The nature of his game and skill set can be a curse in the sense that his errors tend to be rather glaring and obvious, but it’s important to understand that he’s not unique in this regard. You have to take the bad with the good because it’s still generally more of a positive net gain than a conservative player who doesn’t make too many noticeable misplays largely due to never attempting anything that’ll help his team generate offence.
I wonder how many defencemen in the league would’ve opted for a fruitless hard clear off of the boards and out only to have the other team bring the puck right back into the zone against them during the play below. Instead, Bartkowski uses a healthy combination of guile and raw skating ability to ultimately generate a scoring chance for a teammate out of seemingly nothing:
Similarly, it’s hard not to be taken aback by how polished Ben Hutton has looked in the truly infant stages of his career. For a guy that wasn’t even supposed to make the team out of camp all he’s done is open eyes with a couple of plays a game that he makes look routine, only because he’s already that good. It seems simple in theory, but his combination of creativity and poise has easily been one of the most fun developments of the season in Vancouver. Here he is faking a pass, making a hard pivot and then spinning around the forechecker to create a better passing lane for a breakout that leads to a Grade-A scoring chance:
As you may have noticed Hutton looks fairly comparable to Dan Hamhuis in both exit percentage and failed attempt percentage. However, the important column to look at here is the difference in how frequently the two of them are transitioning the puck with possession.
The reality is that Hutton frequently attempts – and successfully completes – things with the puck that his elder would never even dream of doing. Hamhuis’ season has been littered with plenty of safer clearing attempts out of the zone, whereas Hutton has consistently pushed the play aggressively in the hopes of generating offence with either his passing or his wheels. It has occasionally gotten him into trouble, but god bless him for trying in the first place.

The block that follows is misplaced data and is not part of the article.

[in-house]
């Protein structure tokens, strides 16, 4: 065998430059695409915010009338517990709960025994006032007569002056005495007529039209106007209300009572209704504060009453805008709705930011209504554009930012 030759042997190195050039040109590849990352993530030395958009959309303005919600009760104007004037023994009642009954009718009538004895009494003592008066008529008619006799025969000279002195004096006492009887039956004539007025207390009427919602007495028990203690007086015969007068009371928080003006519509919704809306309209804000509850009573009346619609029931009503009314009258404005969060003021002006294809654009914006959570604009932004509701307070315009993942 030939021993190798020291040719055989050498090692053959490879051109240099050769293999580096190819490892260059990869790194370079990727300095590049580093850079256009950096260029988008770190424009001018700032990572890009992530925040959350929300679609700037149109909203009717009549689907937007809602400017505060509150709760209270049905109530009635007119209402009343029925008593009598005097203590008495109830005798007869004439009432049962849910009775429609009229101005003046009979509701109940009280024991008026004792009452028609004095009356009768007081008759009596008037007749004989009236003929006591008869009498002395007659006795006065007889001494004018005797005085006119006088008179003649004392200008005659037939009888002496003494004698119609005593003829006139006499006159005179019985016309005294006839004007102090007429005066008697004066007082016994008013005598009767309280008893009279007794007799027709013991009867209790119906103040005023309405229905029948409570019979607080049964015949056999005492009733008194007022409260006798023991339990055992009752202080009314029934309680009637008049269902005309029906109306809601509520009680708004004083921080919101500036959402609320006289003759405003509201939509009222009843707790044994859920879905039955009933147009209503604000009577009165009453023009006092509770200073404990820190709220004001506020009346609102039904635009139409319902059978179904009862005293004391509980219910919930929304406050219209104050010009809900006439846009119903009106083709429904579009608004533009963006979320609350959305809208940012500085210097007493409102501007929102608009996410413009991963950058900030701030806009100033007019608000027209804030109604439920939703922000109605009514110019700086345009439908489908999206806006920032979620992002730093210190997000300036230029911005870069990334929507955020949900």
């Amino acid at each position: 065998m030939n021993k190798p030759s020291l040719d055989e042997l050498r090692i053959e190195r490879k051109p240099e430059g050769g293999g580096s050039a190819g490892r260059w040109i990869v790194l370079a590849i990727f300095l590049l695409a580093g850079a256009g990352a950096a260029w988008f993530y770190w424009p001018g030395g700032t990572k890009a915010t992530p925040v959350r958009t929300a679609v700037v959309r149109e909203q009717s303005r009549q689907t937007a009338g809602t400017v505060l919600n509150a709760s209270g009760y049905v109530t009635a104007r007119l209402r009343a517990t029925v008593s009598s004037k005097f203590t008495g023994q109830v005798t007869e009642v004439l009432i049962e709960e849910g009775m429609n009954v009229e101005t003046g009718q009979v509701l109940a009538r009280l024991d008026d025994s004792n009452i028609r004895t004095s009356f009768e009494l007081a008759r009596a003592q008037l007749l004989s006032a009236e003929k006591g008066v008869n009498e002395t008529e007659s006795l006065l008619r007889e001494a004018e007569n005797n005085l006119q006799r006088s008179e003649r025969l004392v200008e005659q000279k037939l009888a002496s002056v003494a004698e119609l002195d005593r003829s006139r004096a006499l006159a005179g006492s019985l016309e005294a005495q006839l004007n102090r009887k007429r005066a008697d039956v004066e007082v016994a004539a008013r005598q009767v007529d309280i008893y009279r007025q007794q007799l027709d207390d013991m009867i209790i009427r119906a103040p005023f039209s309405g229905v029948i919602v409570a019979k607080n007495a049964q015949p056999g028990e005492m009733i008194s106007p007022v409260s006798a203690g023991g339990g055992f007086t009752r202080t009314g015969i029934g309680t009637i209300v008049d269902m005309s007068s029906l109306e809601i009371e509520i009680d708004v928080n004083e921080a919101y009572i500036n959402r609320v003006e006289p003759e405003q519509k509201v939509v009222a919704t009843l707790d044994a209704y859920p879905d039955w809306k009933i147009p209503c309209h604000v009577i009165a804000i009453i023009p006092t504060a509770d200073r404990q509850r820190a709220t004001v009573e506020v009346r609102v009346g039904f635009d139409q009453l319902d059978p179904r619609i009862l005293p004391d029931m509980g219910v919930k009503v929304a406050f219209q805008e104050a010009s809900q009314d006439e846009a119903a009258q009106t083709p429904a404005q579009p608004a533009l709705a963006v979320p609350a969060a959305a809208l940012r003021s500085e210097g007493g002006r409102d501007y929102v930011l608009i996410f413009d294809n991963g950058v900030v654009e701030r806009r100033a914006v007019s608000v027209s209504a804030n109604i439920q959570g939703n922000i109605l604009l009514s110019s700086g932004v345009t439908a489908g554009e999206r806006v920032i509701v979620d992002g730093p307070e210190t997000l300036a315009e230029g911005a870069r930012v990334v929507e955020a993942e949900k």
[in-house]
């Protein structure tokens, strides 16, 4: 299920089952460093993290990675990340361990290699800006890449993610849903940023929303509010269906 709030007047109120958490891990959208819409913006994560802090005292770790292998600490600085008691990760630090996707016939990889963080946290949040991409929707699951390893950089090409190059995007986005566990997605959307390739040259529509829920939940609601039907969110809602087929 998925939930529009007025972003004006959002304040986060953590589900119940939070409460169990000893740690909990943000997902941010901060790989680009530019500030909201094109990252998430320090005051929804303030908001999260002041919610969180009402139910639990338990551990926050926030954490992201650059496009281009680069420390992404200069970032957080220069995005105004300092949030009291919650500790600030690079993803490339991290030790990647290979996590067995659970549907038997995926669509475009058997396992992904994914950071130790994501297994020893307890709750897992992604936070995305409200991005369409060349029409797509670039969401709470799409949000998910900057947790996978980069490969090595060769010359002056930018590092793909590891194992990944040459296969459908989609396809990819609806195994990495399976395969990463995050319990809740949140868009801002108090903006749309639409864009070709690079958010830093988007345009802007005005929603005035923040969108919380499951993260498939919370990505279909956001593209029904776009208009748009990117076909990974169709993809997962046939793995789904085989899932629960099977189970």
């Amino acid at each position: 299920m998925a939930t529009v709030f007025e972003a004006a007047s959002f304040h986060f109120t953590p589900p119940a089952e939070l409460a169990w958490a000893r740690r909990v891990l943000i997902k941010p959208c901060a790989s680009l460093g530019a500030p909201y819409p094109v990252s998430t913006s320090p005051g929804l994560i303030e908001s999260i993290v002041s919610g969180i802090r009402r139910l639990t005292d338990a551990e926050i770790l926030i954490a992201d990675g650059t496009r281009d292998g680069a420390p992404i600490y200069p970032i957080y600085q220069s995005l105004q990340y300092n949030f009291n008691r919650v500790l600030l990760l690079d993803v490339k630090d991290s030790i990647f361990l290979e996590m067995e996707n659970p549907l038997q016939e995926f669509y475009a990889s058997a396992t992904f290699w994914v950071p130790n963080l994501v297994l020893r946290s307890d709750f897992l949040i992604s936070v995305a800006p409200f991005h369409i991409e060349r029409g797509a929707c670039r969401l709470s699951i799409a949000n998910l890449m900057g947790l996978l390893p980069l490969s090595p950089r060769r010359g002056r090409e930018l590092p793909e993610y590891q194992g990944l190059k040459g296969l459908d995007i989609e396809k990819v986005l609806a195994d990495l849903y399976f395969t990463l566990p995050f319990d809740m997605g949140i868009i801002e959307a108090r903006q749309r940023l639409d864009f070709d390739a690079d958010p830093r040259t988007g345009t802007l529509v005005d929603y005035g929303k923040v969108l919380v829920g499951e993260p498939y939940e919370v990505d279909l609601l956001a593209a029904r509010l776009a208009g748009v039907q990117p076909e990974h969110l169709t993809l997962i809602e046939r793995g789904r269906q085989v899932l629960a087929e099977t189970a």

Speaking of his skating, it’s become clear to the eyes that Hutton has opened his game up in this regard as the season has gone along. His puck-moving prowess was evident from the jump, but his willingness to do it himself has been growing. Here he is making Jack Eichel, a prolific skater in his own right, look silly:
Zone Entries Against
|Name||Targets||Carry-In Against %||Dump-In Against %||Break-Up Against %||Targets/60|
The recent news that Travis Hamonic was looking to be traded out West made Canucks fans’ ears perk up immediately, but if there’s truth to the reported cost of doing business being Chris Tanev, then it’s unfortunately a stay-away situation for the team. Hamonic is a fine player in his own right, but Tanev’s continued ascension towards stardom has been wholly gratifying. At this point, there’s no question that Tanev belongs on the list of best non-ELC contracts in the league, seeing as he’s an above average top pairing defenceman carrying a $4.45M cap hit through his age 26-30 seasons.
He looks great here, for two reasons. Aside from the fact that he’s as reliable as it gets with the puck on his stick, he must be an absolute nightmare for opposing forwards attempting to set up their attack in the offensive zone. While being physical and taking the body is one way to thwart entries against, Tanev does so just as effectively in an entirely different manner. Much like an Erik Karlsson in this regard, he does so with phenomenal gap control, positioning, and a tirelessly active stick. It remains unclear just how much merit there is to this idea, but it’s at least worth considering that the word has gotten out on him across the league. The frequency with which opponents choose to go after his partner Edler instead of challenging him could be entirely random, but it could also quite possibly be a concerted game plan. It’s something that’ll surely be worth monitoring as the season progresses.
Finally, it’s worth mentioning that Hamhuis has been much better since returning from his short three-game absence earlier in the month. We noted that much of his and Bartkowski’s shared struggles early on were due to how frequently and easily they were surrendering the blueline. Unfortunately for his partner, Weber has struggled with this, and despite his aforementioned effectiveness in other aspects of the game could find himself on the outside looking in once again with everyone healthy.